You may now kiss the bacteria

by | Nov 17, 2014 | Life

By Vick Karunakaran

Intimate kissing lasting 10 seconds can transfer as many as 80-million bacteria between partners, according to a new study.

The study by researchers in the Netherlands, published in Microbiome Journal studied the oral samples of 21 couples.

The research showed that relatively frequent kissing resulted in similar oral microbiota between couples.

Microbiota is the colony of microorganisms inhabiting a region which in this case is the mouth.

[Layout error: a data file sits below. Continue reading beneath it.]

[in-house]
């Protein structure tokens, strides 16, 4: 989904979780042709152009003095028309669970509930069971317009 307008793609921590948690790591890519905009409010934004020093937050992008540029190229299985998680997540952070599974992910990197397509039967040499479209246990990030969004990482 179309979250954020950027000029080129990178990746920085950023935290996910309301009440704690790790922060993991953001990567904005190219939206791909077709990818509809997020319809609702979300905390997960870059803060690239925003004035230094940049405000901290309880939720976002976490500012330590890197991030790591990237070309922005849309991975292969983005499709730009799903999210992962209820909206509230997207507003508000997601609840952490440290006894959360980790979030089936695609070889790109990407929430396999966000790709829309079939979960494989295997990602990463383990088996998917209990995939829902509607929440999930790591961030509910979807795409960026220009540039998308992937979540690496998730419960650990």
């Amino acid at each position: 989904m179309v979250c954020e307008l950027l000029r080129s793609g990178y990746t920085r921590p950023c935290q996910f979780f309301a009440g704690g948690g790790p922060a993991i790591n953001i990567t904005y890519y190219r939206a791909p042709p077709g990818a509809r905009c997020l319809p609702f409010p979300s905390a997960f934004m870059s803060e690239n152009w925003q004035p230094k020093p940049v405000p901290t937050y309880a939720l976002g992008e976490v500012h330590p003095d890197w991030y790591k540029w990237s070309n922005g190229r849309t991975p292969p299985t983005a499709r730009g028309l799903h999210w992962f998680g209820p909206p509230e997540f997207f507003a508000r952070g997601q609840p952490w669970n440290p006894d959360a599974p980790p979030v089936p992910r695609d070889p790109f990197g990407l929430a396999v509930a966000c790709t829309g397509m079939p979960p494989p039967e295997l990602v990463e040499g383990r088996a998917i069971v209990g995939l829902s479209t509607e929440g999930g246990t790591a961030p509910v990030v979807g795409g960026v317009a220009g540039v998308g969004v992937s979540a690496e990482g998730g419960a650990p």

Mouth-to-mouth contact has been observed in other animals too but intimate kissing involving full tongue contact and saliva exchange appears unique to humans, the paper said.

The act of kissing is seen as an adaptive courtship behavior and is common in almost all, it said.

A human body can host more than 100-trillion microroganisms. Research has shown there is 10 times as much bacteria living in an average adult than there are human cells.

The controlled study suggests the role played by shared lifestyle, dietary and personal care habits have an influence on the microbiota in a person’s mouth.